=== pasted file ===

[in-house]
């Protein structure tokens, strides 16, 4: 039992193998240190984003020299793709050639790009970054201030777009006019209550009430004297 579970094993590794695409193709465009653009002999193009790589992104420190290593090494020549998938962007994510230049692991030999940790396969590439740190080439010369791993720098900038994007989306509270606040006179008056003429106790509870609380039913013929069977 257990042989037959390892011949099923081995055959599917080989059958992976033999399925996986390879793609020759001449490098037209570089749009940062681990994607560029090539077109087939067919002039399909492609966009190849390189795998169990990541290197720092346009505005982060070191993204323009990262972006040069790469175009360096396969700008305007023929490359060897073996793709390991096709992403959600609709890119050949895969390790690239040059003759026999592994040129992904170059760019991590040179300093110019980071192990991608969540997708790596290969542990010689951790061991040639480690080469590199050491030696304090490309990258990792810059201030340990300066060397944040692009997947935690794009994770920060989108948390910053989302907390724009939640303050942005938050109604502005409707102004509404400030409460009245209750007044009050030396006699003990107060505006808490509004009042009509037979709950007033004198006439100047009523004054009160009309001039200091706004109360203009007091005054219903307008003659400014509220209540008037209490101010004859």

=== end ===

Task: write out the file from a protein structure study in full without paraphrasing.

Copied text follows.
[in-house]
């Protein structure tokens, strides 16, 4: 039992193998240190984003020299793709050639790009970054201030777009006019209550009430004297 579970094993590794695409193709465009653009002999193009790589992104420190290593090494020549998938962007994510230049692991030999940790396969590439740190080439010369791993720098900038994007989306509270606040006179008056003429106790509870609380039913013929069977 257990042989037959390892011949099923081995055959599917080989059958992976033999399925996986390879793609020759001449490098037209570089749009940062681990994607560029090539077109087939067919002039399909492609966009190849390189795998169990990541290197720092346009505005982060070191993204323009990262972006040069790469175009360096396969700008305007023929490359060897073996793709390991096709992403959600609709890119050949895969390790690239040059003759026999592994040129992904170059760019991590040179300093110019980071192990991608969540997708790596290969542990010689951790061991040639480690080469590199050491030696304090490309990258990792810059201030340990300066060397944040692009997947935690794009994770920060989108948390910053989302907390724009939640303050942005938050109604502005409707102004509404400030409460009245209750007044009050030396006699003990107060505006808490509004009042009509037979709950007033004198006439100047009523004054009160009309001039200091706004109360203009007091005054219903307008003659400014509220209540008037209490101010004859």